Critics have sometimes blamed the accreditation standards of the American Bar Association for driving up the cost of law school and making it more difficult for students of color to be admitted to those programs.
But a report released on Monday by the Government Accountability Office says that most law schools surveyed instead blamed competition for better rankings and a more hands-on approach to educating students for the increased price of a law degree. In addition, the federal watchdog agency reported that, over all, minorities are making up a larger share of law-school enrollments than in the past, although the percentage of African-American students in those programs is shrinking. The GAO attributed that decrease to lower undergraduate grade-point averages and scores on law-school admissions tests.
Law-school accreditation is technically voluntary but practically important: 19 states now require candidates to have a degree from an institution approved by the bar association to be eligible to take the bar examination. And a degree from an ABA-accredited institution makes a student eligible to take the bar exam in any state.
The costs of getting a law degree, however, have increased at a faster rate than the costs of comparable professional programs, says the report, "Higher Education: Issues Related to Law School Cost and Access." In-state tuition and fees at public law schools averaged $14,461 in the 2007-8 academic year, 7.2 percent higher than the cost 12 years earlier. In comparison, the cost of a medical degree from a public institution increased 5.3 percent over the same period, to $22,048 annually.
Law-school costs for nonresidents and at private institutions also increased at a slower rate over that period, but now total about twice as much or more in dollars compared with residents' costs at public institutions.
The reasons for the fast-rising costs are that law schools are providing courses and student-support programs that require more staff and faculty, the federal survey found. In addition, law schools spent more on faculty salaries and library resources, among other things, to boost their standing in the U.S. News & World Report annual rankings, law-school officials told the GAO.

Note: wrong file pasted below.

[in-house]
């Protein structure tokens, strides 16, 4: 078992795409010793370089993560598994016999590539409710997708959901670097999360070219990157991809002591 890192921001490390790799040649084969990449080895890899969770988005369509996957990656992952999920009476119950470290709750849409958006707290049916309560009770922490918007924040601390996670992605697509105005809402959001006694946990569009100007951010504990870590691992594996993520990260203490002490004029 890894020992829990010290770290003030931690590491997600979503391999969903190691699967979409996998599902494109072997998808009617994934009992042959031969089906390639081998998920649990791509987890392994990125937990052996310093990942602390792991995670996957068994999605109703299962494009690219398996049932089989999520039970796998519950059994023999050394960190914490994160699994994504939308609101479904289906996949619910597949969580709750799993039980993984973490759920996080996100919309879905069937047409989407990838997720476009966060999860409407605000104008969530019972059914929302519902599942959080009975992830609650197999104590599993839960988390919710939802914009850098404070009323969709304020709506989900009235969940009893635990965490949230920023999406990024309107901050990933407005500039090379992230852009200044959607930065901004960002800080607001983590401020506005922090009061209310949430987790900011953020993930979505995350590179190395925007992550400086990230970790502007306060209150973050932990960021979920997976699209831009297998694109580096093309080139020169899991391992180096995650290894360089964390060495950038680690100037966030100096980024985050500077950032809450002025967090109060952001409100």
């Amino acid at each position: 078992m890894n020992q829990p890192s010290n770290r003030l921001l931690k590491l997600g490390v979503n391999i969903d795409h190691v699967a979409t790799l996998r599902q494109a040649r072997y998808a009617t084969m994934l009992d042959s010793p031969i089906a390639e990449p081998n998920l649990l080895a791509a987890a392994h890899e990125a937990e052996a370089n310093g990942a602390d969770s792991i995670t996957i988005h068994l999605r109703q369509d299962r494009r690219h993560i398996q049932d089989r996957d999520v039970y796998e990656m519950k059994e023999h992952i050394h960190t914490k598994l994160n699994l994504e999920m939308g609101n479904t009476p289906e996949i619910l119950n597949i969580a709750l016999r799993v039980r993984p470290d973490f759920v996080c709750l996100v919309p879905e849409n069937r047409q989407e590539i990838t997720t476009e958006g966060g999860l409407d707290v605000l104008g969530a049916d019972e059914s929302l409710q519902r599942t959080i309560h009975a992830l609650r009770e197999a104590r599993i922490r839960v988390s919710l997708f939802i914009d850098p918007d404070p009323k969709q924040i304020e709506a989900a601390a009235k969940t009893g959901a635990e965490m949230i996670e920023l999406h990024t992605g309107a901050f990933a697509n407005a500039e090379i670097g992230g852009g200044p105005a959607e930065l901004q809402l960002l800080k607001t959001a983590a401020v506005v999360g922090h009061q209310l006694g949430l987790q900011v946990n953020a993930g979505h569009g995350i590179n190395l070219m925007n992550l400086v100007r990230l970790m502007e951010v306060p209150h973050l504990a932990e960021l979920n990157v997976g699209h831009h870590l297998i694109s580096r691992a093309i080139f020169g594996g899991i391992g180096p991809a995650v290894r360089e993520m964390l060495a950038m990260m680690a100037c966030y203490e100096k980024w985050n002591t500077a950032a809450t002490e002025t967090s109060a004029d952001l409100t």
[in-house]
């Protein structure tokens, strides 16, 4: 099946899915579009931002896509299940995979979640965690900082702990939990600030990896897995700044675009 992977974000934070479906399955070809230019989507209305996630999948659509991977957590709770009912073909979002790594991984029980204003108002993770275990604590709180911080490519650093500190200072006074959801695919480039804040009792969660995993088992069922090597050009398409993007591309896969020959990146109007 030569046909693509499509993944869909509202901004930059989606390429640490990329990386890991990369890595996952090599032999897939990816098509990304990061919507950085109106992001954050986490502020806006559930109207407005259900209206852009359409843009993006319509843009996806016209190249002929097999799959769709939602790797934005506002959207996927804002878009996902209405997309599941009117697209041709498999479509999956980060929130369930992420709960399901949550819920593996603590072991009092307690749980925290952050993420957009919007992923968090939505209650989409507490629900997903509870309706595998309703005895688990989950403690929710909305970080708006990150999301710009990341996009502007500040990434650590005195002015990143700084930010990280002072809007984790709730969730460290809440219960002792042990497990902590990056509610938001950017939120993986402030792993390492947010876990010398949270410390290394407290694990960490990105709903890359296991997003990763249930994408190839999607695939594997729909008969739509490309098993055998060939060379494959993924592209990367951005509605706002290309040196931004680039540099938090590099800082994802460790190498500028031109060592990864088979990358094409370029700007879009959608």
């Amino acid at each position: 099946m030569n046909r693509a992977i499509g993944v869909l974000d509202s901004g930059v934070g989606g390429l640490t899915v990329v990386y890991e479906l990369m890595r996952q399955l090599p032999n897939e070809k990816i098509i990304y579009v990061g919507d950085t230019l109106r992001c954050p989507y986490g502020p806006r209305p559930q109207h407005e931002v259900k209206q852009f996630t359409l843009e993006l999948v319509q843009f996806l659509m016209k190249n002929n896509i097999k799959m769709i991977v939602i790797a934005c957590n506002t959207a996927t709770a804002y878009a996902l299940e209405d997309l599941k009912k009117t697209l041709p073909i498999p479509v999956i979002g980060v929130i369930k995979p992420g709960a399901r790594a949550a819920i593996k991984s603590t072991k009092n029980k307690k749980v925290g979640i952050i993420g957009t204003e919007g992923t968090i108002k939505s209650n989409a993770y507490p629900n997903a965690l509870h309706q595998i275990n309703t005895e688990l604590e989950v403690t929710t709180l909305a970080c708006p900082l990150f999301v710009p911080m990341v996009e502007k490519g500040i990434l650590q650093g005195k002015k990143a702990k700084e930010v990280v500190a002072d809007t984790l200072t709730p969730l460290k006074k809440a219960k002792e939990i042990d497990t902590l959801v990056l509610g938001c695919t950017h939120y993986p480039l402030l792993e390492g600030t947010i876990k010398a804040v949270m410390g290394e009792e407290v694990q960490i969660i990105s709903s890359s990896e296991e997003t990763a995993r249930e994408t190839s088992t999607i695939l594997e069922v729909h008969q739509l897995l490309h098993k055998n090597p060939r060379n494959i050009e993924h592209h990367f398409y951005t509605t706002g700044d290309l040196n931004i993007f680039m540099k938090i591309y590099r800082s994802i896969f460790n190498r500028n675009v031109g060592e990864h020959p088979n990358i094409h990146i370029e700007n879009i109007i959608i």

Those findings stand in contrast to some criticisms that the accreditation standards for faculty and facilities are a major factor in the cost of law schools. "Officials from more than half of the ABA-accredited schools we spoke with stated they would meet or exceed some ABA accreditation standards even if they were not required," the report says.
Law-school officials also cited recent declines in state appropriations as a reason for rising tuition, federal researchers reported.
Accreditation standards also were not widely blamed for the declining share of African-American law students, most of those surveyed said. Between the 1994-95 and 2006-7 academic years, the percentage of black students has shrunk from 7.5 percent of law school students to 6.5 percent, even as the number of blacks earning bachelor's degrees has grown by two percentage points.
"Most law-school officials, students, and minority-student-group representatives we interviewed focused on issues such as differences in LSAT scores, academic preparation, and professional contacts, rather than accreditation standards, to explain minority access issues," the report says.
But the report also noted that some officials blamed not only accreditation, but also rankings by U.S. News & World Report for lower or static enrollment rates of minorities: "Schools are reluctant to admit applicants with lower LSAT scores because the median LSAT score is a key factor in the U.S. News & World Report rankings."
The study was a requirement of the Higher Education Opportunity Act, passed in 2008, and was meant to compare the costs and level of minority enrollment at law schools to similar professional-degree programs, including medical, dental, and veterinary colleges. Federal researchers surveyed officials at 22 institutions, including three that are not accredited by the ABA, and students in two law programs, one of which did not have the ABA's stamp of approval.